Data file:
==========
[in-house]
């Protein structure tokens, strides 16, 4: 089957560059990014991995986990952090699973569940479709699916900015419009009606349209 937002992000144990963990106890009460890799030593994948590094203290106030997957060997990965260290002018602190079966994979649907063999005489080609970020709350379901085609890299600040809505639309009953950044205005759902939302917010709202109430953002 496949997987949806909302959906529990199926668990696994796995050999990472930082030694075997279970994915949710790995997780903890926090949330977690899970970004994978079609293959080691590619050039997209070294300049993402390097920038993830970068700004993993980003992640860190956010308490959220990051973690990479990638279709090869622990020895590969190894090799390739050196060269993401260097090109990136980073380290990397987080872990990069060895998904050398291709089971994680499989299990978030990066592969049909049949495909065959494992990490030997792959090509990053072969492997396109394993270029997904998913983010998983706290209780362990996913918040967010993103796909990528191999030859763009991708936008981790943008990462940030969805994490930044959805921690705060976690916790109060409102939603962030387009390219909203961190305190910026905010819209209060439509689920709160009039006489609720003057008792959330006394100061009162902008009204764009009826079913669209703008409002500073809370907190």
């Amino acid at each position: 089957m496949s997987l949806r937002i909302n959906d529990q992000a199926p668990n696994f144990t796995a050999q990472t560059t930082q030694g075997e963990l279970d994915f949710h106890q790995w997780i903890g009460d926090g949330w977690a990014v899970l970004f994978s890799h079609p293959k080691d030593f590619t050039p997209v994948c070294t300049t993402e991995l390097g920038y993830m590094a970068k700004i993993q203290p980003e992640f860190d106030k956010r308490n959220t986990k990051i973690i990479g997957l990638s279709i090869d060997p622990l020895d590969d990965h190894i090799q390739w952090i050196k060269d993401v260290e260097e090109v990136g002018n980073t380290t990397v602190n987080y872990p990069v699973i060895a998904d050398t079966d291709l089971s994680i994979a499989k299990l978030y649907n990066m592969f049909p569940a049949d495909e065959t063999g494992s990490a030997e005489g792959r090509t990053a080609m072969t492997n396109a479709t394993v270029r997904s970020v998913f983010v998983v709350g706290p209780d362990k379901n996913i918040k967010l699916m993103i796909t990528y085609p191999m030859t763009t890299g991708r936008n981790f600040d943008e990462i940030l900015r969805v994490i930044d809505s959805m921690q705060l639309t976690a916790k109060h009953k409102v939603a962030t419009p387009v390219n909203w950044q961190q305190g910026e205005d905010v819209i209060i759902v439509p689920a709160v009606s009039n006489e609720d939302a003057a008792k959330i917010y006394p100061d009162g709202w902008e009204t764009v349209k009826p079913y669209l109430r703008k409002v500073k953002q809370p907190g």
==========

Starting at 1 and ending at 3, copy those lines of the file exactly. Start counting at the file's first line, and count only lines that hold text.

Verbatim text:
[in-house]
């Protein structure tokens, strides 16, 4: 089957560059990014991995986990952090699973569940479709699916900015419009009606349209 937002992000144990963990106890009460890799030593994948590094203290106030997957060997990965260290002018602190079966994979649907063999005489080609970020709350379901085609890299600040809505639309009953950044205005759902939302917010709202109430953002 496949997987949806909302959906529990199926668990696994796995050999990472930082030694075997279970994915949710790995997780903890926090949330977690899970970004994978079609293959080691590619050039997209070294300049993402390097920038993830970068700004993993980003992640860190956010308490959220990051973690990479990638279709090869622990020895590969190894090799390739050196060269993401260097090109990136980073380290990397987080872990990069060895998904050398291709089971994680499989299990978030990066592969049909049949495909065959494992990490030997792959090509990053072969492997396109394993270029997904998913983010998983706290209780362990996913918040967010993103796909990528191999030859763009991708936008981790943008990462940030969805994490930044959805921690705060976690916790109060409102939603962030387009390219909203961190305190910026905010819209209060439509689920709160009039006489609720003057008792959330006394100061009162902008009204764009009826079913669209703008409002500073809370907190």
């Amino acid at each position: 089957m496949s997987l949806r937002i909302n959906d529990q992000a199926p668990n696994f144990t796995a050999q990472t560059t930082q030694g075997e963990l279970d994915f949710h106890q790995w997780i903890g009460d926090g949330w977690a990014v899970l970004f994978s890799h079609p293959k080691d030593f590619t050039p997209v994948c070294t300049t993402e991995l390097g920038y993830m590094a970068k700004i993993q203290p980003e992640f860190d106030k956010r308490n959220t986990k990051i973690i990479g997957l990638s279709i090869d060997p622990l020895d590969d990965h190894i090799q390739w952090i050196k060269d993401v260290e260097e090109v990136g002018n980073t380290t990397v602190n987080y872990p990069v699973i060895a998904d050398t079966d291709l089971s994680i994979a499989k299990l978030y649907n990066m592969f049909p569940a049949d495909e065959t063999g494992s990490a030997e005489g792959r090509t990053a080609m072969t492997n396109a479709t394993v270029r997904s970020v998913f983010v998983v709350g706290p209780d362990k379901n996913i918040k967010l699916m993103i796909t990528y085609p191999m030859t763009t890299g991708r936008n981790f600040d943008e990462i940030l900015r969805v994490i930044d809505s959805m921690q705060l639309t976690a916790k109060h009953k409102v939603a962030t419009p387009v390219n909203w950044q961190q305190g910026e205005d905010v819209i209060i759902v439509p689920a709160v009606s009039n006489e609720d939302a003057a008792k959330i917010y006394p100061d009162g709202w902008e009204t764009v349209k009826p079913y669209l109430r703008k409002v500073k953002q809370p907190g």